The argument went in circles. Nobody got anywhere, least of all Spock, who was there representing the Federation.
The king told him again, "You simply do not understand our ways, Ambassador. Not to mention showing any respect for them."
Fortunately, Spock had years of discipline -- Vulcan, Starfleet, and the Diplomatic Corps -- so he felt no exasperation. He did entertain himself, however, with the thought of Jim Kirk's reaction to the constant change in demands. Or better yet, Leonard McCoy's.
The Crugaar made a person long for a spacestation full of tribbles.
"Your Highness," Spock said, then turned his head towards the queen and members of the court. "Your Majesties and honored courtiers, I do have a deep respect for your customs and an understanding of the current issue. I ask for your respect and understanding for our side of this issue. My consort is simply unable to attend these negotiations."
Saavik might have attended if they had only known she was required. Even with the Crugaar's tendency to rapidly shift their culture to new traditions, if they simply communicated these changes, this whole problem would have been avoided.
The scholar in Spock did demand to know how something could be called a tradition when it was in place for so short a time, some of them not even lasting a standard Federation month.
But apparently clear communication from the Crugaar was too much to ask. Their existance came from one Terran colony spawning another, and then that one begat its own. After seven reiterations of this, the resulting colony bore the Crugaar, so distantly related to Earth that they felt no sense of 'returning home' when the Federation had discovered their existence. They concluded their ancestors had left that planet (and never returned) for a reason. They kept themselves insular, and every trade renewal brought problems stemming from their adamant stance that only their own ways were right.
Spock now excused what he had considered the previous negotiator's very unprofessional, personal note on the official record: "Maybe it's time the Federation undiscovers the Crugaar."
The Federation might have considered it... if the Crugaar didn't export some of the finest dilithium in the universe.
The Queen's fair brows drew together. "Then you admit you misrepresented yourself, Ambassador. You presented both you and your wife when you contacted us!"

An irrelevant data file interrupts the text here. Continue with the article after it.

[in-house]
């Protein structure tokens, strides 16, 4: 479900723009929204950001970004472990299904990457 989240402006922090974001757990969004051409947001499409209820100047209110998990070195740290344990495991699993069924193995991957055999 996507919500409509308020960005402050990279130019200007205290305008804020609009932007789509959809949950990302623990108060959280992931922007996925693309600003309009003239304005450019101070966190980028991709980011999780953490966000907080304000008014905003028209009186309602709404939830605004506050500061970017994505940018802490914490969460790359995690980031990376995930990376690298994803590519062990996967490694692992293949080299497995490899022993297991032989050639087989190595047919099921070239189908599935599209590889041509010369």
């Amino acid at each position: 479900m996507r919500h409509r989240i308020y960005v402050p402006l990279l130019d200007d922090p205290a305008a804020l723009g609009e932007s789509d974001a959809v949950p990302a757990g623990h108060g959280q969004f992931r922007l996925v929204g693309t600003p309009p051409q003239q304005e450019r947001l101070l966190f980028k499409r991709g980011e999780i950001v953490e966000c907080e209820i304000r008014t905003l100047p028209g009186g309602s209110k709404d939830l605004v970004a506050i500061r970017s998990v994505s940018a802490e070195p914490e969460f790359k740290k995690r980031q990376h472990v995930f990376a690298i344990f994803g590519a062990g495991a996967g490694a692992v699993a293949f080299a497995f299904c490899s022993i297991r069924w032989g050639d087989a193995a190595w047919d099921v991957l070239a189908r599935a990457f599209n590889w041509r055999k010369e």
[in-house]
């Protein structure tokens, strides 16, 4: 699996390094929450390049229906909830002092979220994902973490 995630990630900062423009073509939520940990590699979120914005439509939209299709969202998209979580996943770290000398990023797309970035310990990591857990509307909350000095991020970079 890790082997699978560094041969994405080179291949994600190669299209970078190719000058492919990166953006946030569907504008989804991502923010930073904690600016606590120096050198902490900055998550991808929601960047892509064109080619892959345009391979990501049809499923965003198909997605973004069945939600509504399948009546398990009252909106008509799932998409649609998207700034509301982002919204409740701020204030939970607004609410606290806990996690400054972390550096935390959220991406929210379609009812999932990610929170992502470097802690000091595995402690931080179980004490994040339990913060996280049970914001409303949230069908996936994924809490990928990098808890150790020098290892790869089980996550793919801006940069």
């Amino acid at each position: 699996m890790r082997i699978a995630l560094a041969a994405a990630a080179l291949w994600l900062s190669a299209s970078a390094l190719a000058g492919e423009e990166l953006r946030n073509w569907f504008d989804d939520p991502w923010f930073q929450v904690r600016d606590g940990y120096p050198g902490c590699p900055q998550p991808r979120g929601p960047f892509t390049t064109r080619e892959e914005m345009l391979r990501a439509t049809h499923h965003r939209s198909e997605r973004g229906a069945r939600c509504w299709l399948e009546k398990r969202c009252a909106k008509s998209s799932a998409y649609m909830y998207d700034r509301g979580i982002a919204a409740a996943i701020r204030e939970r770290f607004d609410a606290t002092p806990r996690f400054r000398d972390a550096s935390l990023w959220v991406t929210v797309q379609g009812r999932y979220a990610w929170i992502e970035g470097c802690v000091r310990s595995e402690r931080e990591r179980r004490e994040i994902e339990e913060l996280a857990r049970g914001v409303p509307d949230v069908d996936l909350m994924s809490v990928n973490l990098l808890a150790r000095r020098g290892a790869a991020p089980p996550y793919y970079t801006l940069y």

Her paleness, her ice blue eyes, and her warrior's gown of the same shade revealed the angry red color in her cheeks by stark contrast. The Crugaar's homeworld orbited their sun at a distance that kept it from every tanning their people, but the planet also produced a very large race of humans, with the fighting tendencies of the Klingons, and the business minds of the Ferengi.
To think that Spock had once found their evolution interesting.
"I regret, Your Majesty, that my initial contact has caused this error when it was intended to prevent any repetition of previous ones."
His predecessor had arrived for the last trade renewal considering himself well briefed, only to find that the language of colors had changed the morning of his arrival -- and without notice to the Federation. His proper black suit went from being respectful to calling the Crugaar imbeciles.
"In that initial contact, you stated you wanted a Vulcan representing the Federation--"
"We always choose a different species." This from the king as fair and large as his amazon wife.
"Such a practice displays a true respect for diversity." A diplomatic way of explaining the Crugaar's demand that the Federation trot out its variety of people. "After reviewing my record, you requested information on my wife."
"And your children," the king said. "But we placed emphasis on your consort."
The Crugaar had fallen in love with the Vulcan common use of the word 'consort'. Spock expected it would be the next new tradition, replacing the word 'spouse'. It would most likely last a week.
"Who we choose as our partners says a lot about us, Ambassador. We told you that, and you gave us her records!"
"I did, but I request an understanding that asking for records does not necessarily translate into requiring her presence."
"Why," the queen demanded, "would we ask for the records of someone we didn't expect to see?"
In a twisted way, it was a logical question.
Last night, Spock had gotten them to see that people often requested information without it meaning the object of that information be brought to them. After all, the Crugaar had requested data on all the Vulcan people and their culture. That did not mean they wanted all Vulcans showing up on their doorstep.
Last night, they had agreed to this reasoning. This morning, they were supposed to sign the trade treaty, but instead, they had gone back to arguing.
The Queen's hands hooked into her weapons belt, and he knew the next part of their complaint was now going to be argued. Again.
"We also told you that we were greatly concerned with your pacifism, despite your military service. Clearly, you do not have the mindset to understand us. We hope Admiral Saavik will be different since she has continued in the Fleet. Unlike you."
Obviously, the fact that Saavik would prefer her Starfleet career be known for exploration, rather than war making, was one Spock had to keep to himself.
The king threw his copies of the treaty as well as Spock's and Saavik's records across the table. The three dimensional icons representing each section of the contract -- the mining, the shipping, the distribution -- flickered, and the sound of metal on metal grated Spock's ears. "This is ridiculous! Forget what you thought then and tell her to come here now!"